Wednesday, June 27, 2012

Talking Dirty : Should Your Impression be Unkempt?

One of the most common pieces of advice I see on how to better your impression for living history is "More dirt."  This is particularly true of military reenactment, where most women are assumed to be portraying campfollowers and most men are common soldiers.  "Put some deliberate tears in your clothes, or don't mend the ones that happen naturally."  "Get some dirt on your clothes and don't wash it off."  "Make sure your face is a little dirty." The logic goes that, without daily showers and our modern, comparatively inexhaustible wardrobes, we ought to look a bit bedraggled.

I question how bedraggled.

It's completely true that people in the 18th century (or earlier, or 19th...or, in fact, 20th up to a point) bathed less often than we did.  It's true as well that they had much smaller wardrobes on average.  And it's true as well that, in a military camp or on campaign, dirt and grime was unavoidable.

It's also, however, true that clothing was expensive.  Those smaller wardrobes had to last--and nothing is going to degrade clothing more quickly than not mending it.  I seriously doubt that, excepting extreme duress when mending would be impossible, that individuals in the 18th century didn't take the time to patch up holes and stitch down rips.  Perhaps a better way to add the realism of wear and tear on clothing is to spend time in camp mending something you own.

Even dirt can, over time, wear the fibers of clothing.  Remember that military camps employed laundresses--so laundry must have been done in some fashion.  As regularly as we do?  Certainly not.  As little as to have shirts that stand up on their own and clothing so black as to be unrecognizable?  Probably not that, either.  Laundering clothing isn't just a nicety--it's a way of protecting your fabric investment.  Of course, some items were made to get dirty--like aprons or fatigue shirts.  I say, use it properly and you won't need to "fake" the dirt!  Half a day of hauling cast iron and cooking and washing up, and my apron begins to show some extra color.  (Plus, it's also my napkin, and I want to save a few clean spots...)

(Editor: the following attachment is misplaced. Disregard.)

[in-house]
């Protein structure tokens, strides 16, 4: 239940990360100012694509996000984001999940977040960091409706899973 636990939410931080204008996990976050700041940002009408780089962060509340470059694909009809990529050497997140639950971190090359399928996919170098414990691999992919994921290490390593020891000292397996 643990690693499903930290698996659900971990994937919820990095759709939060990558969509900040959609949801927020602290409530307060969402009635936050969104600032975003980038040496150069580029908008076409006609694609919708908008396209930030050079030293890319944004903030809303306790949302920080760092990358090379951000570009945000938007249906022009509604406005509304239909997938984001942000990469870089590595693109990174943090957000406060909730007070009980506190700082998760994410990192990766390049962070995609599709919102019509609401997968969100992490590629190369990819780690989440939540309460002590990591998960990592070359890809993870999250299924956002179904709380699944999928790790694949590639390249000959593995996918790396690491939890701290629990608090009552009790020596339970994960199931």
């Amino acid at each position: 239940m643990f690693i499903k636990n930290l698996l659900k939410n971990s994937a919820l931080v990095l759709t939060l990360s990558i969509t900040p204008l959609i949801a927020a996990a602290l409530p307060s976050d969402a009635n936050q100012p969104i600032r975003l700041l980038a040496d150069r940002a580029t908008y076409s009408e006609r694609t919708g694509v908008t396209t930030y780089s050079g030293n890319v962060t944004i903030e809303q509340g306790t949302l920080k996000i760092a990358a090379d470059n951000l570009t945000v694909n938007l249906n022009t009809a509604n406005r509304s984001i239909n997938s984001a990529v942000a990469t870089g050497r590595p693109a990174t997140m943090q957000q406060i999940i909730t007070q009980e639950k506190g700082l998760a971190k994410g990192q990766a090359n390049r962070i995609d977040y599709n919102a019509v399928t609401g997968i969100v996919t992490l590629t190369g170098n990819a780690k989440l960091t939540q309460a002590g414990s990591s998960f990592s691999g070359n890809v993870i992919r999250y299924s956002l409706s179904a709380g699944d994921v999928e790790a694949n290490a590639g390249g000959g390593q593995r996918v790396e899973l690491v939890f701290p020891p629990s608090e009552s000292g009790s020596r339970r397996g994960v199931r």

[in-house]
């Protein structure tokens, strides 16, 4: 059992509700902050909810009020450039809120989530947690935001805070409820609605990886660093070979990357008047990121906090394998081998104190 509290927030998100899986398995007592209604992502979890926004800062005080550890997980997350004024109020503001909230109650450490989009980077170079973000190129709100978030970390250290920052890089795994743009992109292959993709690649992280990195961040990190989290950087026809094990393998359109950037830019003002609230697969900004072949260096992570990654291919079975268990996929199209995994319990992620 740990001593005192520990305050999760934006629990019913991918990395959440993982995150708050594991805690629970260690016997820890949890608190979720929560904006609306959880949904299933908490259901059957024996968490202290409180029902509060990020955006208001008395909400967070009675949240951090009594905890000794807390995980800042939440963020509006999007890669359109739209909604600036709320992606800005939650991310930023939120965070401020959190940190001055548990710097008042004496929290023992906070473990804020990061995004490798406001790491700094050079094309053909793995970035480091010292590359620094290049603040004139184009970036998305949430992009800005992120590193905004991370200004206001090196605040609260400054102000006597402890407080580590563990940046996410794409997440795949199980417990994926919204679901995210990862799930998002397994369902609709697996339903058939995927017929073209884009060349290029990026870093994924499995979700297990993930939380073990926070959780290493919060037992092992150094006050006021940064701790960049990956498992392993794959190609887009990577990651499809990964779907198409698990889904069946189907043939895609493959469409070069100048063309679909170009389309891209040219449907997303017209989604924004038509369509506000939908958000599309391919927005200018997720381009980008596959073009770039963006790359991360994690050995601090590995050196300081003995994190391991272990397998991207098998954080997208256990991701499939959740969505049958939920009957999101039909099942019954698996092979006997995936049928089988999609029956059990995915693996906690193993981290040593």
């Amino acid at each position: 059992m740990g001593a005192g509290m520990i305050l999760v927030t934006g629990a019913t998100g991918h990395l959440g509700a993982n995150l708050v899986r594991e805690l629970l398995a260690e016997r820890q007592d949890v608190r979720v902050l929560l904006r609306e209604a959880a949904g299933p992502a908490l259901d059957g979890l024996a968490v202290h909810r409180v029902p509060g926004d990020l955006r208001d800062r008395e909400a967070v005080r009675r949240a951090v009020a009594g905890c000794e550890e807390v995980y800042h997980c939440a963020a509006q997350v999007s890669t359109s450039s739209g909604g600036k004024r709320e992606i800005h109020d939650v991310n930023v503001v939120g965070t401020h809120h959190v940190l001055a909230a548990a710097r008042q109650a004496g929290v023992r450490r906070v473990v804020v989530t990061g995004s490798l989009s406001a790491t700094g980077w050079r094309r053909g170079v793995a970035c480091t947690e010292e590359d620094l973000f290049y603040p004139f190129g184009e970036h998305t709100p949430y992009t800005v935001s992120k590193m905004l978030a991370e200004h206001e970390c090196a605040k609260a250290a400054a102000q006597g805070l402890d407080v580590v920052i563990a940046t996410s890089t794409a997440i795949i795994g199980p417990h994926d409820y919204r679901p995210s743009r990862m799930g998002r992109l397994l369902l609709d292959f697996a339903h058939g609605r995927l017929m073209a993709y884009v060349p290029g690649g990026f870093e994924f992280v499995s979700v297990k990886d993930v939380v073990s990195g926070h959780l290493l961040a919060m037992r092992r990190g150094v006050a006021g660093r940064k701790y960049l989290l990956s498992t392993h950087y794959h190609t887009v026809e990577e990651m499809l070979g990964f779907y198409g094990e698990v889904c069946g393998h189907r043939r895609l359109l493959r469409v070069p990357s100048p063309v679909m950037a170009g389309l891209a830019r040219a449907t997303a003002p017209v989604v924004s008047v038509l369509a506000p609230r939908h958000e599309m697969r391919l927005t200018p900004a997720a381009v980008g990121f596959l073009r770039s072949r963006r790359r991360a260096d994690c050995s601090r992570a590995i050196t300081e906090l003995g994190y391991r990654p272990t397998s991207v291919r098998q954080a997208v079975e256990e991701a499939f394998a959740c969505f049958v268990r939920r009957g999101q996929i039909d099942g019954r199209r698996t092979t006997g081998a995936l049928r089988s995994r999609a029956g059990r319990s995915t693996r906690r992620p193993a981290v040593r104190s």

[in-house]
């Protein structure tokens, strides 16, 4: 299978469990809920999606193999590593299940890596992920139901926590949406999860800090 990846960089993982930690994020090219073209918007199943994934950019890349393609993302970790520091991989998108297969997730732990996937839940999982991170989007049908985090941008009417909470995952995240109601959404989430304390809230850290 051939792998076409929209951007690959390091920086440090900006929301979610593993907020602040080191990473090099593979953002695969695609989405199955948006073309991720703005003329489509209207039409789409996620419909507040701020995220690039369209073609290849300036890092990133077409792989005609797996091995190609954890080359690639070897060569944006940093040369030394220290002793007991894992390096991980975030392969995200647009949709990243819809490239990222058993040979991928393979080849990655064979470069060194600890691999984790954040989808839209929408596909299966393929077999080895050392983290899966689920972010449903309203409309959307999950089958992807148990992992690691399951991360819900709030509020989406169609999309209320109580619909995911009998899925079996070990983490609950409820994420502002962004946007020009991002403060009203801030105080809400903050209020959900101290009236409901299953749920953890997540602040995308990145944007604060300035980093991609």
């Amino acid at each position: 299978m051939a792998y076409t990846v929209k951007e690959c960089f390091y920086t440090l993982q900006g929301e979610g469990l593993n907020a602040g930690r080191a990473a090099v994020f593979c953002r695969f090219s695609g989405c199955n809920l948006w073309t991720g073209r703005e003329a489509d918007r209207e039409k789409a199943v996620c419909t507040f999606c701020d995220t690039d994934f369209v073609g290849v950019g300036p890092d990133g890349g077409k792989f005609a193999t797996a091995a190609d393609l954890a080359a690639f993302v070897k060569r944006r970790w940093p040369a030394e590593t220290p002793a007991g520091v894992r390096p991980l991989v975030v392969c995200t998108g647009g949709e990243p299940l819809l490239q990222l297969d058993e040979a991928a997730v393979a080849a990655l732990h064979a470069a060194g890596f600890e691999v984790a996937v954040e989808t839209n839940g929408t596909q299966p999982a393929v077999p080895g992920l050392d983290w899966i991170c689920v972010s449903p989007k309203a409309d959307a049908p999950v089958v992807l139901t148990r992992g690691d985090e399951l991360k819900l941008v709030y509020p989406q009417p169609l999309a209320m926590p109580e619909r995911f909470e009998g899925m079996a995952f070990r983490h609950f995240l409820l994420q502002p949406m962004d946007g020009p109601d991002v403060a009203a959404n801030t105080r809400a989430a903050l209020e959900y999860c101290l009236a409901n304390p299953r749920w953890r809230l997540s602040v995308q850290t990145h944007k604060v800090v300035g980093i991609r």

Finally, soldiers were expected to look at least relatively clean and presentable while in garrison.  On campaign things may have gone south a little, but a soldier on the parade ground was not supposed to be unkempt.   So one must ask where one is intended to be located when deciding how dirty one should be.  In the midst of a forced march?  Perhaps a bit dirtier than at a relatively comfortable garrison.

But let's leave the speculations behind and take a look at what images from the time might have to say instead.  Apologies that these are so small!  However, both illustrate the range of "camp women" one could expect to find (both from English camps).